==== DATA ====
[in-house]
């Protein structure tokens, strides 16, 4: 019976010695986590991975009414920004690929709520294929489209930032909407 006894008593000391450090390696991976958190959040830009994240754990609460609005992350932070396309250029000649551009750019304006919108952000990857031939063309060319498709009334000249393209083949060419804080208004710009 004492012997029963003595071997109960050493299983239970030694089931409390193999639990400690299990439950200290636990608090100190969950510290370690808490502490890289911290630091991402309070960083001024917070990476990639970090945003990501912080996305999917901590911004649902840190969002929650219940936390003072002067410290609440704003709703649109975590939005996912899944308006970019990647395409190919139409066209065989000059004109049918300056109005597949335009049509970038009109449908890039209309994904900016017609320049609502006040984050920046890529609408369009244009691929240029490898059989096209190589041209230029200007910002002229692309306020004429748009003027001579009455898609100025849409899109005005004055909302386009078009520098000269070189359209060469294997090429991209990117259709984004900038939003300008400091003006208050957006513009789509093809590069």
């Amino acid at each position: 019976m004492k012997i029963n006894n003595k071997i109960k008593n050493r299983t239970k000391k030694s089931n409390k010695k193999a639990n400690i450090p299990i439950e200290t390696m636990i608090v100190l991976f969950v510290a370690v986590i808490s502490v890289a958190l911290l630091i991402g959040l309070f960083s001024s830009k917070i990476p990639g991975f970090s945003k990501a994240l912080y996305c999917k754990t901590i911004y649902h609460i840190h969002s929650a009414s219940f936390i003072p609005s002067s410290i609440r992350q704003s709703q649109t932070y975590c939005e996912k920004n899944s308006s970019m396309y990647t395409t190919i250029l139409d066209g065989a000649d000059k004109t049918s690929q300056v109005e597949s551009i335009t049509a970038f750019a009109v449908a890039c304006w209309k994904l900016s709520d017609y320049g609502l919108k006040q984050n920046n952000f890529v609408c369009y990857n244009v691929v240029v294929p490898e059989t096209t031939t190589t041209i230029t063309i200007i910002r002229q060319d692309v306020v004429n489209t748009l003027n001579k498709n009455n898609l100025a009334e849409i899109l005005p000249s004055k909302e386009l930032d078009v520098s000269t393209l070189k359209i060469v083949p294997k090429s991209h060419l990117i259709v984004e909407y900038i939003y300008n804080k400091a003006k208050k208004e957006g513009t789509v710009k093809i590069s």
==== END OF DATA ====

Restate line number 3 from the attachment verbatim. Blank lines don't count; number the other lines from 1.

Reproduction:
């Amino acid at each position: 019976m004492k012997i029963n006894n003595k071997i109960k008593n050493r299983t239970k000391k030694s089931n409390k010695k193999a639990n400690i450090p299990i439950e200290t390696m636990i608090v100190l991976f969950v510290a370690v986590i808490s502490v890289a958190l911290l630091i991402g959040l309070f960083s001024s830009k917070i990476p990639g991975f970090s945003k990501a994240l912080y996305c999917k754990t901590i911004y649902h609460i840190h969002s929650a009414s219940f936390i003072p609005s002067s410290i609440r992350q704003s709703q649109t932070y975590c939005e996912k920004n899944s308006s970019m396309y990647t395409t190919i250029l139409d066209g065989a000649d000059k004109t049918s690929q300056v109005e597949s551009i335009t049509a970038f750019a009109v449908a890039c304006w209309k994904l900016s709520d017609y320049g609502l919108k006040q984050n920046n952000f890529v609408c369009y990857n244009v691929v240029v294929p490898e059989t096209t031939t190589t041209i230029t063309i200007i910002r002229q060319d692309v306020v004429n489209t748009l003027n001579k498709n009455n898609l100025a009334e849409i899109l005005p000249s004055k909302e386009l930032d078009v520098s000269t393209l070189k359209i060469v083949p294997k090429s991209h060419l990117i259709v984004e909407y900038i939003y300008n804080k400091a003006k208050k208004e957006g513009t789509v710009k093809i590069s």